Prospective Study of a Lumbar Back Brace In an Interventional Pain Practice

Back bracing may be a cost-effective means of providing immediate relief from low back pain, and can act as an effective bridge to other interventions.

Low back pain (LBP) is a frequent problem in industrialized countries and is the second most common reason for visits to physicians.1,2 Approximately 70% to 85% of adults have suffered or currently suffer from LBP, and its prevalence continues to rise.1 In any given year, 15% to 45% of the population will experience an episode of LBP, with the incidence increasing in older adults up to age 65.1

Although the duration of most LBP episodes is usually brief (1-2 weeks), recurrent symptoms are common.3 Among patients who report recurring problems, symptoms often resolve spontaneously, many times without any intervention. However, many patients suffer from prolonged symptoms that do not resolve quickly. Some authors have reported that between 10% and 33% of patients report persistent pain after 1 year.3 Within this group, recovery is often protracted, and their treatment accounts for a majority of the spending on the problem. This segment of patients makes up a large portion of individuals on work disability.

Lumbar Supports

Lumbar supports have been used in the workplace to treat LBP and to prevent strains. They also are used in primary care to reduce pain and improve mobility.1 Although interventional pain physicians routinely see patients with LBP, lumbar supports are not a common part of most of their treatment plans. This may be due to the widely held notion that a lumbar support might result in atrophy of already weakened core muscles. Research does not definitively support this position.4-6 One study even reported an increase in muscle strength after the brace was worn for 6 weeks.6 The authors acknowledged that the brace itself likely did not affect muscle fiber size, but rather that the patients’ reduced pain allowed greater mobility, thereby encouraging increased strength and flexibility.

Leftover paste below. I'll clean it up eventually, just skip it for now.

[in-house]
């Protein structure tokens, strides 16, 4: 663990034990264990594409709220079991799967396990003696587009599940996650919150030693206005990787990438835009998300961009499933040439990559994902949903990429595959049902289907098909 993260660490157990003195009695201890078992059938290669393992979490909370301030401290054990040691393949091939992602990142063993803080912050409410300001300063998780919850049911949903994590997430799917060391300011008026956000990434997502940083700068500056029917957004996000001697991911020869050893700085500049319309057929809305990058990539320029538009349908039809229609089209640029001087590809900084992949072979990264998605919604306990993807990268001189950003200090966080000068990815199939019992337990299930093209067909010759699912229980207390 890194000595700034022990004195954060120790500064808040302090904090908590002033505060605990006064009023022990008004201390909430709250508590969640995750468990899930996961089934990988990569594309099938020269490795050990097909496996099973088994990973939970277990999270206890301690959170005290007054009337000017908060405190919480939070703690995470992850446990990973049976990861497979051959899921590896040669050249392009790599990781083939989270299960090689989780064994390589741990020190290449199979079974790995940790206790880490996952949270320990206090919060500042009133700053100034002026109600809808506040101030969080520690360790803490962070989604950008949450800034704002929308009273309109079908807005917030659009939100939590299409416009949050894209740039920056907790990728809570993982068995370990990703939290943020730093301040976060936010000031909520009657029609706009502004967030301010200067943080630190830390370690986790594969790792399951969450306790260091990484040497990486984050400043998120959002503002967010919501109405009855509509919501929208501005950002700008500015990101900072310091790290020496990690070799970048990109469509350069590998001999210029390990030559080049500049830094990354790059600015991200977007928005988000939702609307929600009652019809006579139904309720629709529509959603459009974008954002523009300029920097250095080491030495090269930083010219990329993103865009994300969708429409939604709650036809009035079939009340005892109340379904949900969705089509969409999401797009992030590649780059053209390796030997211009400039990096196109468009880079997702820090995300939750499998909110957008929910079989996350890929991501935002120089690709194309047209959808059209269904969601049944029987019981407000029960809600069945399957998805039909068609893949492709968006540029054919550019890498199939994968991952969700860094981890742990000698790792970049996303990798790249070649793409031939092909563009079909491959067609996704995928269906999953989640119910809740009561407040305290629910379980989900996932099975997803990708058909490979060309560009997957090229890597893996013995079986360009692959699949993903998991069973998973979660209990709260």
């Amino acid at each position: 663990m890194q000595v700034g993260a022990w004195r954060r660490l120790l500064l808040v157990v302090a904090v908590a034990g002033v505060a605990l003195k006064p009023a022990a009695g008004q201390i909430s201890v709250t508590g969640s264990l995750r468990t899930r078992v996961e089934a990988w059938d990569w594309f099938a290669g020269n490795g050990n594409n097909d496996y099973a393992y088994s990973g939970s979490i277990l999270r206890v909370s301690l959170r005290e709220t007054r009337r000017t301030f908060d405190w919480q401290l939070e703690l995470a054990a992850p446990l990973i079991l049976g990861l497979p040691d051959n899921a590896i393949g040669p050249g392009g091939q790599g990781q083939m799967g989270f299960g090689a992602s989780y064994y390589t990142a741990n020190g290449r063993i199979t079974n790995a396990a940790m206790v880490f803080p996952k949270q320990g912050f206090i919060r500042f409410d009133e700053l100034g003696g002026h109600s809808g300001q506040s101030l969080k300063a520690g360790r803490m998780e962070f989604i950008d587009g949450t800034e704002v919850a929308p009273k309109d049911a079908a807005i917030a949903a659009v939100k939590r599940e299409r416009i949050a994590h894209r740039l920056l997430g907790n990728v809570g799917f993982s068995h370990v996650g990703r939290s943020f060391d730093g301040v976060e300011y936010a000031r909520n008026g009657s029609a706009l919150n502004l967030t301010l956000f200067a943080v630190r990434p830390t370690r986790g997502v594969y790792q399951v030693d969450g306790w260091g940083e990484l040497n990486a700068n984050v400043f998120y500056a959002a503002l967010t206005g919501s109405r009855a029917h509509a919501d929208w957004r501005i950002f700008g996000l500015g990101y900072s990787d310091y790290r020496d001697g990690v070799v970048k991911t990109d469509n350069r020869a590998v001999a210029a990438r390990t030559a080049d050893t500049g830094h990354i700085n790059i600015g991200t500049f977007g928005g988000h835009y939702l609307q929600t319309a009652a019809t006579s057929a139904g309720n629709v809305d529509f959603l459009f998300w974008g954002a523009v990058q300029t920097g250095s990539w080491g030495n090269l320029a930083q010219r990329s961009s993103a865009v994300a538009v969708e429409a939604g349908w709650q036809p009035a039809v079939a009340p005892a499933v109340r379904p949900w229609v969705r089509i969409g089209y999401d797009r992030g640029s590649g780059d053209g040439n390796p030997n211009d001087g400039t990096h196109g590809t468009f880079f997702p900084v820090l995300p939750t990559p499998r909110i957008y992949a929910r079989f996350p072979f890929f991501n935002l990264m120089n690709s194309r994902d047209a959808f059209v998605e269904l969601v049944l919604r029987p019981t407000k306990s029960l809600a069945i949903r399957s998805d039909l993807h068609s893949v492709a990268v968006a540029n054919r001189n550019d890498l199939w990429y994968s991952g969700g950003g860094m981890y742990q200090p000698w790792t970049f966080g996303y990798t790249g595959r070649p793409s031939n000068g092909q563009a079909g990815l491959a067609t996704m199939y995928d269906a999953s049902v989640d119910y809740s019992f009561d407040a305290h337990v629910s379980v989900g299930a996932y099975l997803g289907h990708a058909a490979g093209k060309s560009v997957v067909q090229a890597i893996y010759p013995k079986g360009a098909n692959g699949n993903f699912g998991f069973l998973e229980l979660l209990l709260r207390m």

Previous studies demonstrate that use of a lumbar support can be a viable and helpful method of improving back pain symptoms. One recent multicenter, randomized controlled trial measured three outcome measures for patients wearing an elastic lumbar support: pain level, function, and medication use. Patients in the treatment group showed improvement in all three areas, and the authors concluded that back bracing is an effective treatment option for LBP.2

Bridge to Pain Relief

Most patients seeking treatment from a pain management specialist have experienced pain for upwards of 1 year. By the time they present to a pain clinic, their pain has generally caused them significant distress, and they are seeking rapid intervention to alleviate their symptoms. However, fully understanding each patient’s unique situation with diagnostic tools such as injections and planning the appropriate course of treatment to produce long-lasting, definitive results can take several weeks. Even after treatment is performed, patients may not benefit for several weeks. For example, a physician may perform one or two medial branch nerve blocks prior to proceeding with radiofrequency (RF) nerve ablation. However, the patient may not experience the full benefit of the RF procedure for up to 4 weeks. Opiates are an option for providing relief during this period, but they come with certain risks, and many patients are already using them with unsatisfactory outcomes or with side effects. For this purpose, we undertook a study to determine if back bracing was a reliable means of providing immediate relief from LBP.

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One thought on “Prospective Study of a Lumbar Back Brace In an Interventional Pain Practice

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